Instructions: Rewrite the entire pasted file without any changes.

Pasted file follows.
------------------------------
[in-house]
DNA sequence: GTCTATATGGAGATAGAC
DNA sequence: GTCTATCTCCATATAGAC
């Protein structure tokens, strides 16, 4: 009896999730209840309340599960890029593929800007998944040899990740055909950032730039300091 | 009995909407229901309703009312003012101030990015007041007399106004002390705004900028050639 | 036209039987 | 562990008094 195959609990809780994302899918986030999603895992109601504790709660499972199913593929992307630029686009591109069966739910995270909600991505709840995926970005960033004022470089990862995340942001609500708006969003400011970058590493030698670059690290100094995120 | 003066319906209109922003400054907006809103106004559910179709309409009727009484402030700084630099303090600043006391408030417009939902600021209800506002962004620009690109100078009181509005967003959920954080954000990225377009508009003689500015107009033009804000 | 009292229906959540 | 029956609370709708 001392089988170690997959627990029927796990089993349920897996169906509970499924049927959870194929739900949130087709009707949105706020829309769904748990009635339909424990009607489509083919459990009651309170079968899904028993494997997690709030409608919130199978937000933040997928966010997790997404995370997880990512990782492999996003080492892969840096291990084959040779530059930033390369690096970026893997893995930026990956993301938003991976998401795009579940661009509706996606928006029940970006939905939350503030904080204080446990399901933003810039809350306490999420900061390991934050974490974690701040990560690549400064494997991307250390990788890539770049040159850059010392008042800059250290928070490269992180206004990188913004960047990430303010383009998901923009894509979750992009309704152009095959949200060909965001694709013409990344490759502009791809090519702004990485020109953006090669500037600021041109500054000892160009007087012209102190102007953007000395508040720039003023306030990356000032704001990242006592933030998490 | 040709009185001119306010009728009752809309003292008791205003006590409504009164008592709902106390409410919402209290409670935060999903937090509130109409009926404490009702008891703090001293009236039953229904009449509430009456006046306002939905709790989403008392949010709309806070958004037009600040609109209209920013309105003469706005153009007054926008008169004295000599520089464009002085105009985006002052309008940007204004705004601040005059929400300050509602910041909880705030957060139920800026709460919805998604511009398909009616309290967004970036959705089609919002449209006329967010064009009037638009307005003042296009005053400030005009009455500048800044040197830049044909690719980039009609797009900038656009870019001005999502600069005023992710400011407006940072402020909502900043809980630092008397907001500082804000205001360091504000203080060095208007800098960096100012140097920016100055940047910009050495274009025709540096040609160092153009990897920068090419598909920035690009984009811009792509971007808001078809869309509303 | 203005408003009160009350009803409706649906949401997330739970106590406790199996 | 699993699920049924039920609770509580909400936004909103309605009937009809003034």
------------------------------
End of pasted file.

[in-house]
DNA sequence: GTCTATATGGAGATAGAC
DNA sequence: GTCTATCTCCATATAGAC
């Protein structure tokens, strides 16, 4: 009896999730209840309340599960890029593929800007998944040899990740055909950032730039300091 | 009995909407229901309703009312003012101030990015007041007399106004002390705004900028050639 | 036209039987 | 562990008094 195959609990809780994302899918986030999603895992109601504790709660499972199913593929992307630029686009591109069966739910995270909600991505709840995926970005960033004022470089990862995340942001609500708006969003400011970058590493030698670059690290100094995120 | 003066319906209109922003400054907006809103106004559910179709309409009727009484402030700084630099303090600043006391408030417009939902600021209800506002962004620009690109100078009181509005967003959920954080954000990225377009508009003689500015107009033009804000 | 009292229906959540 | 029956609370709708 001392089988170690997959627990029927796990089993349920897996169906509970499924049927959870194929739900949130087709009707949105706020829309769904748990009635339909424990009607489509083919459990009651309170079968899904028993494997997690709030409608919130199978937000933040997928966010997790997404995370997880990512990782492999996003080492892969840096291990084959040779530059930033390369690096970026893997893995930026990956993301938003991976998401795009579940661009509706996606928006029940970006939905939350503030904080204080446990399901933003810039809350306490999420900061390991934050974490974690701040990560690549400064494997991307250390990788890539770049040159850059010392008042800059250290928070490269992180206004990188913004960047990430303010383009998901923009894509979750992009309704152009095959949200060909965001694709013409990344490759502009791809090519702004990485020109953006090669500037600021041109500054000892160009007087012209102190102007953007000395508040720039003023306030990356000032704001990242006592933030998490 | 040709009185001119306010009728009752809309003292008791205003006590409504009164008592709902106390409410919402209290409670935060999903937090509130109409009926404490009702008891703090001293009236039953229904009449509430009456006046306002939905709790989403008392949010709309806070958004037009600040609109209209920013309105003469706005153009007054926008008169004295000599520089464009002085105009985006002052309008940007204004705004601040005059929400300050509602910041909880705030957060139920800026709460919805998604511009398909009616309290967004970036959705089609919002449209006329967010064009009037638009307005003042296009005053400030005009009455500048800044040197830049044909690719980039009609797009900038656009870019001005999502600069005023992710400011407006940072402020909502900043809980630092008397907001500082804000205001360091504000203080060095208007800098960096100012140097920016100055940047910009050495274009025709540096040609160092153009990897920068090419598909920035690009984009811009792509971007808001078809869309509303 | 203005408003009160009350009803409706649906949401997330739970106590406790199996 | 699993699920049924039920609770509580909400936004909103309605009937009809003034």